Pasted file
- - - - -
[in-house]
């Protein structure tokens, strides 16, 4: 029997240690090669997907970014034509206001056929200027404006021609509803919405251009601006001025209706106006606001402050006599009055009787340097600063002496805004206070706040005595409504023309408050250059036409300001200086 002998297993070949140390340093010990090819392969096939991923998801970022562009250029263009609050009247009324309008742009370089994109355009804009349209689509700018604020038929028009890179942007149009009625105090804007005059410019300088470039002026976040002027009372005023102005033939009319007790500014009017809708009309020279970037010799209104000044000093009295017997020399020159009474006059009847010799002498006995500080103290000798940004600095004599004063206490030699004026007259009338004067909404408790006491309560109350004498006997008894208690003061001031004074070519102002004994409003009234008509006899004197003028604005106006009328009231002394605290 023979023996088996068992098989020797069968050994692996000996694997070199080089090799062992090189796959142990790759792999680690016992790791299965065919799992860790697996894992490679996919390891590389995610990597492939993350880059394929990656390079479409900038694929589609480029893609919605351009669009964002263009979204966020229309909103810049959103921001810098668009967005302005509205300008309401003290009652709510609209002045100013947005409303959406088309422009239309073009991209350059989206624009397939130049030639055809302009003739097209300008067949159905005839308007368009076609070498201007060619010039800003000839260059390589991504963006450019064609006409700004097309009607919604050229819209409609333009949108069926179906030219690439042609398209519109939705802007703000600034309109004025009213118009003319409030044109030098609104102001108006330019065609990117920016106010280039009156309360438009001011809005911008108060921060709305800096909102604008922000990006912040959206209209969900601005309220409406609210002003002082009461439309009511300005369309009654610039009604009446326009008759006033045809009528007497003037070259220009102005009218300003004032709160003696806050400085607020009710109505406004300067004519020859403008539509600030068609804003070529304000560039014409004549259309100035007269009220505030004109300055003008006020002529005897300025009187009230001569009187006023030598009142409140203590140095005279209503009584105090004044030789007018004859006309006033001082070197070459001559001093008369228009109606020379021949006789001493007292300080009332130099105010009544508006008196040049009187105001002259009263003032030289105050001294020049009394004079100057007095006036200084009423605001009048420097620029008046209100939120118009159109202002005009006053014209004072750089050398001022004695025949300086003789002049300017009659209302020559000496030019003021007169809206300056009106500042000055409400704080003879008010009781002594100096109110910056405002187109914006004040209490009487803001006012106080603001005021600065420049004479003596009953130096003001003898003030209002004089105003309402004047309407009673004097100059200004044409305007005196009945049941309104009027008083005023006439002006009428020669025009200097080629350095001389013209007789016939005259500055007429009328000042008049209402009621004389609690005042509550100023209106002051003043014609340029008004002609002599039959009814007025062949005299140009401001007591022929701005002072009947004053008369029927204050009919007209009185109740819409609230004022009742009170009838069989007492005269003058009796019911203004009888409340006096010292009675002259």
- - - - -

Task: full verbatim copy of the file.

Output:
[in-house]
């Protein structure tokens, strides 16, 4: 029997240690090669997907970014034509206001056929200027404006021609509803919405251009601006001025209706106006606001402050006599009055009787340097600063002496805004206070706040005595409504023309408050250059036409300001200086 002998297993070949140390340093010990090819392969096939991923998801970022562009250029263009609050009247009324309008742009370089994109355009804009349209689509700018604020038929028009890179942007149009009625105090804007005059410019300088470039002026976040002027009372005023102005033939009319007790500014009017809708009309020279970037010799209104000044000093009295017997020399020159009474006059009847010799002498006995500080103290000798940004600095004599004063206490030699004026007259009338004067909404408790006491309560109350004498006997008894208690003061001031004074070519102002004994409003009234008509006899004197003028604005106006009328009231002394605290 023979023996088996068992098989020797069968050994692996000996694997070199080089090799062992090189796959142990790759792999680690016992790791299965065919799992860790697996894992490679996919390891590389995610990597492939993350880059394929990656390079479409900038694929589609480029893609919605351009669009964002263009979204966020229309909103810049959103921001810098668009967005302005509205300008309401003290009652709510609209002045100013947005409303959406088309422009239309073009991209350059989206624009397939130049030639055809302009003739097209300008067949159905005839308007368009076609070498201007060619010039800003000839260059390589991504963006450019064609006409700004097309009607919604050229819209409609333009949108069926179906030219690439042609398209519109939705802007703000600034309109004025009213118009003319409030044109030098609104102001108006330019065609990117920016106010280039009156309360438009001011809005911008108060921060709305800096909102604008922000990006912040959206209209969900601005309220409406609210002003002082009461439309009511300005369309009654610039009604009446326009008759006033045809009528007497003037070259220009102005009218300003004032709160003696806050400085607020009710109505406004300067004519020859403008539509600030068609804003070529304000560039014409004549259309100035007269009220505030004109300055003008006020002529005897300025009187009230001569009187006023030598009142409140203590140095005279209503009584105090004044030789007018004859006309006033001082070197070459001559001093008369228009109606020379021949006789001493007292300080009332130099105010009544508006008196040049009187105001002259009263003032030289105050001294020049009394004079100057007095006036200084009423605001009048420097620029008046209100939120118009159109202002005009006053014209004072750089050398001022004695025949300086003789002049300017009659209302020559000496030019003021007169809206300056009106500042000055409400704080003879008010009781002594100096109110910056405002187109914006004040209490009487803001006012106080603001005021600065420049004479003596009953130096003001003898003030209002004089105003309402004047309407009673004097100059200004044409305007005196009945049941309104009027008083005023006439002006009428020669025009200097080629350095001389013209007789016939005259500055007429009328000042008049209402009621004389609690005042509550100023209106002051003043014609340029008004002609002599039959009814007025062949005299140009401001007591022929701005002072009947004053008369029927204050009919007209009185109740819409609230004022009742009170009838069989007492005269003058009796019911203004009888409340006096010292009675002259």